Nick (James Gandolfini) and Kitty (Susan Sarandon) have been married many years and have managed to build a very middle-class existence. When Kitty finds out that Nick has been having an affair, she’s outraged. Her three daughters Baby (Mandy Moore), Constance (Mary-Louise Parker) and Rosebud (Aida Turturro) are firmly on Kitty’s side, but also have their own issues to deal with. And Nick will have to figure out whether he wants to fight for his marriage or start a new life with the other woman, Tula (Kate Winslet).
Romance & Cigarettes is a very idiosyncratic film. A musical in that setting and with those costumes and an off-beat sense of humor, it’s funny and manages to entertain, but it’s also unfortunately steeped in sexism.
Plot: Stefan Zweig (Josef Hader) is a successful writer of wide renown. As an Austrian Jew, he decided to leave Europe behind after Hitler’s rise to power and now lives in Brazil with his wife Lotte (Aenne Schwarz). But the political situation in Europe follows him even into his exile, as people all seem to expect something of him, a statement, taking position, outright help – and Zweig really doesn’t know how to handle this pressure as his attempts to distance himself from everything continue to fail.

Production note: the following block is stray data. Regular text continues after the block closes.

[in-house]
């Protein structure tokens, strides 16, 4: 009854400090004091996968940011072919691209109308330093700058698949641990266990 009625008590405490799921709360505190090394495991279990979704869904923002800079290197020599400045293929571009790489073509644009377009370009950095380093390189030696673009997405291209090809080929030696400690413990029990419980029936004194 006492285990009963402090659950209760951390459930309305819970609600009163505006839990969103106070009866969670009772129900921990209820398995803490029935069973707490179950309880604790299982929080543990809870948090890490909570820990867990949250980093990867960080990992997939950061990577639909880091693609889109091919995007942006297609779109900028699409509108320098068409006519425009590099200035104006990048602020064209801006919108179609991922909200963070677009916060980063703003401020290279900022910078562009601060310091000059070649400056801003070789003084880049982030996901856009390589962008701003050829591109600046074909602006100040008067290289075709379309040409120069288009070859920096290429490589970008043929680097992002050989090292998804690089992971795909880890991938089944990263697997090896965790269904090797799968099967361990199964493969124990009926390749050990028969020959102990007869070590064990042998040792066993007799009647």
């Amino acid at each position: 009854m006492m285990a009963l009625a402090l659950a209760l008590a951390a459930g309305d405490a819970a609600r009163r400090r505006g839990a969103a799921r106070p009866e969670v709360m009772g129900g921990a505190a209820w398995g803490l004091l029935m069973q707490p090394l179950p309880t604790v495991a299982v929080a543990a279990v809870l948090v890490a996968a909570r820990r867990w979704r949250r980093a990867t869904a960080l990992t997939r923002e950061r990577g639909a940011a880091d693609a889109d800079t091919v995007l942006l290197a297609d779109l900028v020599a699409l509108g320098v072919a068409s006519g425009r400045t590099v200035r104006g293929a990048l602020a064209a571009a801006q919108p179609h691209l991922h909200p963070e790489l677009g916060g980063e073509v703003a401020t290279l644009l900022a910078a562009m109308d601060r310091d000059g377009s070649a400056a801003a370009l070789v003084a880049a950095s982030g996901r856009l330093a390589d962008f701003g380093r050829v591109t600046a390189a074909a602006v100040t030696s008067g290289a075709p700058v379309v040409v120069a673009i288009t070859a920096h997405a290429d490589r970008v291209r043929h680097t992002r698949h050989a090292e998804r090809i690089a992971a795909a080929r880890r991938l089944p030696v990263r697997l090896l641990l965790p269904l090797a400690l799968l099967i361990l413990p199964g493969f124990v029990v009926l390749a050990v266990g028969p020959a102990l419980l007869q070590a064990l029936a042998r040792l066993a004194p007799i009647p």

Vor der Morgenröte captures an awkward, uncomfortable atmosphere perfectly and tells a World War 2 story from a perspective that is unusual, and definitely fascinating.
Sophie (Katja Riemann) has a difficult relationship with her bossy father Paul (Matthias Habich) and ever since the death of her mother, things haven’t gotten any easier. But when Paul stumbles upon a photo of famous opera singer Caterina (Barbara Sukowa) who looks a lot like his deceased wife, he asks Sophie to fly to New York to meet her and figure out the connection between them. And Sophie consents, almost despite herself. But getting in touch with Caterina isn’t easy as she’s abrasive and not interested in dragging up the past.
Die abhandene Welt has many strengths, but unfortunately also one stumbling stone that pushed me out of the film more than once. Still, there was more than enough good stuff there to make the film very much worthwhile.
Plot: Hannah Arendt (Barbara Sukowa) is a successful political theorist, writer and professor. She used to be a student of Heidegger (Klaus Pohl), but had to leave Germany during WW2 and fled to the USA. When she hears of the abduction/arrest of nazi Adolf Eichmann by Israel, she decides to go there to cover the trial. But once there, she is astonished by how utterly normal, and not evil, Eichmann seems to be. This leads to her writing Eichmann in Jerusalem: A Report on the Banality of Evil. But the notion that nazis might not be the complete monsters doesn’t bring her any friends, and in fact makes her lose some.
I’ve been meaning to read about Hannah Arendt/her work for a while, but I didn’t get around to it yet. So when I heard about the movie, I was very happy at the chance to at least get some information into me that way. And as a first primer, the movie is really excellent.